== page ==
What to Know Before Exploring a National Park

National Parks are amazing resources preserved by the scientists and conservationists who serve them. Remember these parks were chosen to be protected by the federal government for their geological, biological, and geographical uniqueness. It is up to each and every visitor to leave no trace and leave the park as it was when you explored it! I don’t think anyone can ever be disappointed by a national park, but even if you are, don’t take it out on the natural ecosystem!

Olympic National Park Entrance Sign
Olympic National Park Entrance Sign

What many first timers seem to forget is that there may not be much civilization. You need to be prepared for limited gas stations, internet service, and restrooms. Many parks border a town such as Arches in Moab and Mount Rainier in Seattle, but parks such as Big Bend and Zion require a more sustainable approach to your visit. I recommend finding the nearest town and making sure that you stop to use a bathroom and shower the night before venturing into a national park. You’re also not going to find any fast food restaurants; pack some homemade snacks and be sure to pack them out! Drinking water is usually widely available to refill a bottle or water sack.

Backpack featuring my water bottle! Snacks located inside.

Choosing which shoes to take is your first big decision. Regardless of whether you’re an avid hiker, you will be walking a lot. Invest in a good pair of hiking shoes or purchase a secondhand pair that have already been worn in. You need to be ready for hours of hiking and walking along scenic walkways, climbing rocks here and there where you may want to. If you’re traveling to a marine park or one with a river, shoes are still important! Chacos and Tevas are great for hiking and wading in water.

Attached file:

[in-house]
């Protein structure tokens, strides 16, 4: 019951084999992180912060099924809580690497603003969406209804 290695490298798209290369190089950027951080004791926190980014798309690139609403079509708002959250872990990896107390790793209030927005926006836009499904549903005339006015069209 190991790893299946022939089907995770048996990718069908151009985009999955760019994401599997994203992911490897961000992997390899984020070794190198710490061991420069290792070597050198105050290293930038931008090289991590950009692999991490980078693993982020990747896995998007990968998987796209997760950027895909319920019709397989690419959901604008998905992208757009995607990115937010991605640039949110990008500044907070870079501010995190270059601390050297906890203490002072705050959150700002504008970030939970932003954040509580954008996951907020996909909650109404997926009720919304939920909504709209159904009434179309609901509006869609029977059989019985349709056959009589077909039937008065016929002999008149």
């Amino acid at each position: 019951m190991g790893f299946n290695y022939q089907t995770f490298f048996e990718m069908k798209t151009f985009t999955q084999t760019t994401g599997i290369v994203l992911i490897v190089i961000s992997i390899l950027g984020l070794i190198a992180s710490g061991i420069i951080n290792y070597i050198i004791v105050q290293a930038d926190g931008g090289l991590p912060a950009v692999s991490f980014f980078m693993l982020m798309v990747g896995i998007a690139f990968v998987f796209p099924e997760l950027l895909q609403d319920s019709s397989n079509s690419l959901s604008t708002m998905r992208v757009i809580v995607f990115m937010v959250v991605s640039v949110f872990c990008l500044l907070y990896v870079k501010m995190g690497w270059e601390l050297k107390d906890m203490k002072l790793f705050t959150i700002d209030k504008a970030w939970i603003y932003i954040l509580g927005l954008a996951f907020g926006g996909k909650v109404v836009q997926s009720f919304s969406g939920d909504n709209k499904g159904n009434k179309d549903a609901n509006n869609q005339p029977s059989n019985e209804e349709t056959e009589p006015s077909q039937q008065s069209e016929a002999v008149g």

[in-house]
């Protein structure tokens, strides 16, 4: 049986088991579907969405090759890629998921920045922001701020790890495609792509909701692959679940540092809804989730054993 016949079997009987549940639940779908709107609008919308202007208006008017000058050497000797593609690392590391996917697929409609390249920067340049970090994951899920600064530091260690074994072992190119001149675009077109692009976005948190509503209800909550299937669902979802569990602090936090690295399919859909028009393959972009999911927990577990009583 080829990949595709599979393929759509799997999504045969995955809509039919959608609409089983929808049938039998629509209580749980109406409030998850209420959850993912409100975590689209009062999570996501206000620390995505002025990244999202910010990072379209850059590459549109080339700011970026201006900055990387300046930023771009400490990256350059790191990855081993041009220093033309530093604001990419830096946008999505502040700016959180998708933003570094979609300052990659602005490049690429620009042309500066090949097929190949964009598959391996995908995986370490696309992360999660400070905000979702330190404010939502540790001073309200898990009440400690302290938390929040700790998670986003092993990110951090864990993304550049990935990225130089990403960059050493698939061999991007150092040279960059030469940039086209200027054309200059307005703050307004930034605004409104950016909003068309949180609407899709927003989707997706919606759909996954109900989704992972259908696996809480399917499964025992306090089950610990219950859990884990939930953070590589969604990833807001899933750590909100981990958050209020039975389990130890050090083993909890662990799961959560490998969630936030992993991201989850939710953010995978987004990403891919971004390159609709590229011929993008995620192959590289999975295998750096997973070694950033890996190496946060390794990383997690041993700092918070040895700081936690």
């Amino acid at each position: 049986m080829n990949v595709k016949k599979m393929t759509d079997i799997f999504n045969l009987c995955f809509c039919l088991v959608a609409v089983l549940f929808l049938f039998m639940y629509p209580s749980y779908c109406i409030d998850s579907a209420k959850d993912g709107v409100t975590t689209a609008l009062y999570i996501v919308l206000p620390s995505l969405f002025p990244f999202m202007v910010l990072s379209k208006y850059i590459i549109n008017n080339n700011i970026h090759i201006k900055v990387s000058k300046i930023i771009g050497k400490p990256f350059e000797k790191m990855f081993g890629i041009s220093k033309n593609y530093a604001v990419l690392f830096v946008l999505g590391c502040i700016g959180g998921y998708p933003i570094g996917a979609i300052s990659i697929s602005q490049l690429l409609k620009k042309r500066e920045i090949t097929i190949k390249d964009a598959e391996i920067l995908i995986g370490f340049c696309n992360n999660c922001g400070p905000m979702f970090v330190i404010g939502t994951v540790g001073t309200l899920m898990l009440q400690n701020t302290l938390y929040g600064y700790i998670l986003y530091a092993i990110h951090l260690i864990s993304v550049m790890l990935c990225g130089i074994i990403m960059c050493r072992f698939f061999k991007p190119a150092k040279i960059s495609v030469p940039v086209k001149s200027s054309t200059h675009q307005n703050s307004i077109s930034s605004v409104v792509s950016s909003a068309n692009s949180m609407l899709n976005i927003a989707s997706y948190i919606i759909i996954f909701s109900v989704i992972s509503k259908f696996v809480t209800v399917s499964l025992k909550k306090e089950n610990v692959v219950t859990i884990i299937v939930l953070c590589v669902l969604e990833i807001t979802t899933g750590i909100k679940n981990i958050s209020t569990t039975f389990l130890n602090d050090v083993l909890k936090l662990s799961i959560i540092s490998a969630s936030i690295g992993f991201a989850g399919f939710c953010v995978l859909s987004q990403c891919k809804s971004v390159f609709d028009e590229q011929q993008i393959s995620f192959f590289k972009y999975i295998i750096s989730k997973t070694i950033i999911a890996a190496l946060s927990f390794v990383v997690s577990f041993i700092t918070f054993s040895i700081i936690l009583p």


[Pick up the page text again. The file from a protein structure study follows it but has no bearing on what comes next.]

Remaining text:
My family’s hiking shoe game.

When visiting a national park, always be aware of your surroundings. Get a map, take a picture on your phone, and pay attention to signs. This is supposed to be a fun venture, but only if you’re safe. I love using All Trails, a trail app that allows you to see where you are in the park. But be aware, you need a premium account to use it offline. I usually just take a picture of the trail, so I’ll have it on my phone in case we leave the paper map in the car. It also has reviews, pictures, and landmarks so picking a trail is easy!

Chihuahuan Nature Trail Sign in Big Bend National Park

In addition, please give wild animals their space. Do not approach or attempt to touch wild animals and never ever feed them! You risk habituating them and associating humans with food, so they are more likely to get into trouble or even killed for seeking us out in their spaces. We can all share the environment, but it’s our responsibility to do so wisely. And always leave no trace! Happy hiking!

Bear Warning Sign in Big Bend National Park

Recommended Articles

Leave a Reply

Your email address will not be published. Required fields are marked *

%d bloggers like this: